Posts Tagged ‘ driving ’

My 2 Year-Old Drives Like A Mean Old Man

Monday, March 4th, 2013

2 years, 3 months.

Dear Jack,

We have been pumping you up for weeks now about Shipwrecked, an indoor playhouse in the Nashville area.

You indeed had plenty of fun- you are already asking when you can go back:

“I go Shipwrecked again? I drive the car? It’s mine?”

However, judging by the look on your face in this picture, the word “fun” wouldn’t necessarily be the first adjective to come to mind.

How about crotchety? Irritable? Cranky?

Despite a big pirate ship playground, train tables, dress up rooms, and toys all over the place, you spent about 97% of your time on the Fred Flintstone-style Lightning McQueen car, which you were nearly too big for.

If this picture of you depicts a 2 year-old boy who claimed ownership over one of the playground’s community cars, then used it to plow through the toys and other kids, causing Daddy to serve as some sort of safety watchman as I followed you back and forth across the place, then I would say the picture above serves the event justice.

If by chance the picture depicts a 2 year-old boy who drove like a mean old-man on his way to beat the lunch crowd at Shoney’s, then this picture captured the moment accurately.

So why were you only in the car for 97% percent of the time? That’s because you spent the other 3% of the time in the playhouse’s two ball pits.

But each time you slipped out of the car, it was a paranoia-laced situation.

You had to carefully shut the car door, discouraging any other kid from stealing your ride.

You always parked two steps away from the ball pit, then leaped overboard, like in every movie I’ve never seen about international spies.

Fortunately, for my sake, I didn’t have to break up any toddler fist fights. That’s because no other kid dared get near “your” car.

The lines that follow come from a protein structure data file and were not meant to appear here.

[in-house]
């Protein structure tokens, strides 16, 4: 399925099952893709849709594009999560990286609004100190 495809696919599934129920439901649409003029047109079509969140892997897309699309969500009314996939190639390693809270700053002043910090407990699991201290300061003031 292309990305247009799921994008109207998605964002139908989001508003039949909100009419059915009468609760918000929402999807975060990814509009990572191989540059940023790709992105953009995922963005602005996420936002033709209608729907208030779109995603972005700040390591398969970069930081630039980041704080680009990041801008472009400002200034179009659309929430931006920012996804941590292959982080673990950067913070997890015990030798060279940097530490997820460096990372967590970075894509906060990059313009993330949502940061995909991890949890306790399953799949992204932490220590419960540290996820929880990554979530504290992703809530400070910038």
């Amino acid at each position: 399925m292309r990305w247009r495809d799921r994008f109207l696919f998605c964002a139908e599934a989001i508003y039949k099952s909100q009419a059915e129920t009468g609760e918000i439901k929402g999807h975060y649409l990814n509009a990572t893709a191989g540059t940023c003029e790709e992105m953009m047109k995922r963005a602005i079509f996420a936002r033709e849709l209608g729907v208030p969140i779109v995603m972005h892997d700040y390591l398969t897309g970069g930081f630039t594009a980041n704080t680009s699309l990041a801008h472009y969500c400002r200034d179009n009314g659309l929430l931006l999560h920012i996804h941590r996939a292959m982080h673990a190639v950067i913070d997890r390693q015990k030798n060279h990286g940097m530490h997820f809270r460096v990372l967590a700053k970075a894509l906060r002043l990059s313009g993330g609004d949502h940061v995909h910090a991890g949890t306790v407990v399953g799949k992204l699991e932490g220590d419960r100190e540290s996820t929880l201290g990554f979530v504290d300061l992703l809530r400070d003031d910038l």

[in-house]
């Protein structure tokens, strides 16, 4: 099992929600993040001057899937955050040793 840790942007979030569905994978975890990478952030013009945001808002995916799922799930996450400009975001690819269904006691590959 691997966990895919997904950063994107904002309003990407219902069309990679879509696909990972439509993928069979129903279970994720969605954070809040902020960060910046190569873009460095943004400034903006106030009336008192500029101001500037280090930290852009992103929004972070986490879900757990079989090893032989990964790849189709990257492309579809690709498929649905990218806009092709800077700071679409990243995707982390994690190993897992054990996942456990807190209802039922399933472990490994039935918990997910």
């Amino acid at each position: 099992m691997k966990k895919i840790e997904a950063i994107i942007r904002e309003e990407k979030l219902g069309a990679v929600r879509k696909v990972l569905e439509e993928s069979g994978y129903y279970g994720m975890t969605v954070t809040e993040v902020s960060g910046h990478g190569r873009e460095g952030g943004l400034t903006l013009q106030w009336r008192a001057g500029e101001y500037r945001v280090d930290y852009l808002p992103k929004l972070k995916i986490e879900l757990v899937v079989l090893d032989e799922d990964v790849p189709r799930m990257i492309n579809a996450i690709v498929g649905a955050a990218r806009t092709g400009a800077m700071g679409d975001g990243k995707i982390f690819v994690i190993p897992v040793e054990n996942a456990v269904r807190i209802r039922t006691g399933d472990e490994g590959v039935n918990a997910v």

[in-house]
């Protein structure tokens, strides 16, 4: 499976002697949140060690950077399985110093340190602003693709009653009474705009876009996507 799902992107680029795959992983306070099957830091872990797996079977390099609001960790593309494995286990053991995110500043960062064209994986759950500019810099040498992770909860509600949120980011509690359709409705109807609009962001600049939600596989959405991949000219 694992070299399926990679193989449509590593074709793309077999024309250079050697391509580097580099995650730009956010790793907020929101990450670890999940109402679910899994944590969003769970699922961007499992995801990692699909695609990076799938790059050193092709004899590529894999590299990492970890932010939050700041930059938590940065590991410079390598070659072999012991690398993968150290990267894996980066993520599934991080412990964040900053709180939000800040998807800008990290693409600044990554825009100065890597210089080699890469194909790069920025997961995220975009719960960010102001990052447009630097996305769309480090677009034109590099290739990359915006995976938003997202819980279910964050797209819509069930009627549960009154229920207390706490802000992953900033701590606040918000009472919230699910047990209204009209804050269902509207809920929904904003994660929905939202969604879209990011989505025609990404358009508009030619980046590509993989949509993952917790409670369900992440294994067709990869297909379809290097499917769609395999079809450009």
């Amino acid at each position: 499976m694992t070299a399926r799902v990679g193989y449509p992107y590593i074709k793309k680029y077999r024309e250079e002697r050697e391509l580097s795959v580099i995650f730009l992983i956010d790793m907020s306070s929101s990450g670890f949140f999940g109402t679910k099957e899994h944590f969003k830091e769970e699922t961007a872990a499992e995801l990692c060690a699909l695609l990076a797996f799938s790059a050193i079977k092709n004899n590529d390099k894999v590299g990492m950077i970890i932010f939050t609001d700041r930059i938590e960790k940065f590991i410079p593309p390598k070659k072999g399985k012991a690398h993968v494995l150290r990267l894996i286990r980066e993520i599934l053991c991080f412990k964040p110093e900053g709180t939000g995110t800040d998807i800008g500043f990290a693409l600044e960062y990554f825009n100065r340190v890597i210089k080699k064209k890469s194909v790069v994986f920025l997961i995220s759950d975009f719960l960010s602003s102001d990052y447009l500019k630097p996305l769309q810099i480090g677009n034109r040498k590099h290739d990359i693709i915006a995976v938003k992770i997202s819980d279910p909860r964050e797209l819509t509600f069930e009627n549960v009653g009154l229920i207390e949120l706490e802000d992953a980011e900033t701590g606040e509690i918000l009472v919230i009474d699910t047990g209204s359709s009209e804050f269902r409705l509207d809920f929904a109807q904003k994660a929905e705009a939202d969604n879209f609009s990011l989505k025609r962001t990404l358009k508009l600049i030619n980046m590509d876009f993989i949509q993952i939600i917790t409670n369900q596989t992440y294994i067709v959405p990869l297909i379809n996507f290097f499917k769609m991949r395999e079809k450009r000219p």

Add a Comment

Baby on Board: Jack’s Taxi Service

Monday, August 15th, 2011

Eight months.

For nearly a month now, Jack has been going to day care as my wife and I have returned to our jobs here in Nashville.  I work only a block away from where he is all day, so I’m the one to chauffeur him an hour round trip five days a week.

Those “Baby on Board” suction cup signs on cars always crack me up.  I’m only pretty sure that a careless driver isn’t going to have the gumption to read one of those signs, then stop and think, “Oh! That car has a baby inside. Man, I need to slow down and focus.”  Or maybe there’s some secret society of people playing bumper cars with their cars out on the highway and they only break for vehicles with the “Baby on Board” signs.

Needless to say, there is no little plastic yellow sign stuck on a window of my Honda Element, but I do indeed drive a vehicle containing precious cargo.  With my baby on board, I feel like his bodyguard.  The Pope has the Popemobile; Jack has his Toaster on Wheels, his Big Green Lunch Box, his Wind-Up Toy Car- your choice.

I know there are cities with crazier drivers in America, but for those 60 minutes a day I drive him around in Nashville, I have to assume that every other person is a maniac who is drinking their fifth 5-Hour Energy drink and Tweeting on their phone while I drive alongside them.  I have to assume that at any given moment, a startled deer will jump out in front of the car.  I have to assume that Wile E. Coyote poured a bucket of Acme grease on the road in front of me in attempt to catch the Roadrunner.

In the meantime, Jack is asleep half the time as I jam out to any given Weezer album.  As for the time he’s awake, I assume he’s like me: in deep thoughts about A) the unfortunate impossibilities of time travel, B) whether or not God likes the music of Dave Matthews Band; if so, what is His favorite song, and C) who would win in a fight- A.C. Slater from Saved By the Bell or Uncle Jesse from Full House?

For now, Jack’s vocabulary doesn’t extend past “dada,” “mehm-mehm-mehm-mehm,” and “ba-ba-ba-ba.”.  But eventually, he and I will be able to have some normal conversations during the morning and afternoon car rides.  I can ask him what he learned in pre-school that day.

Until then, we’re both just sort of in our shared solitude, looking in opposite directions.  Every so often though, I turn around real quick to make sure he hasn’t somehow escaped his car seat and wandered off.  Then I see those happy little feet and know that my baby is still on board.

Look how cool Honda Elements are! The back seats can fold up and into the side of the car or all the way back (as seen in the picture of this one).

Add a Comment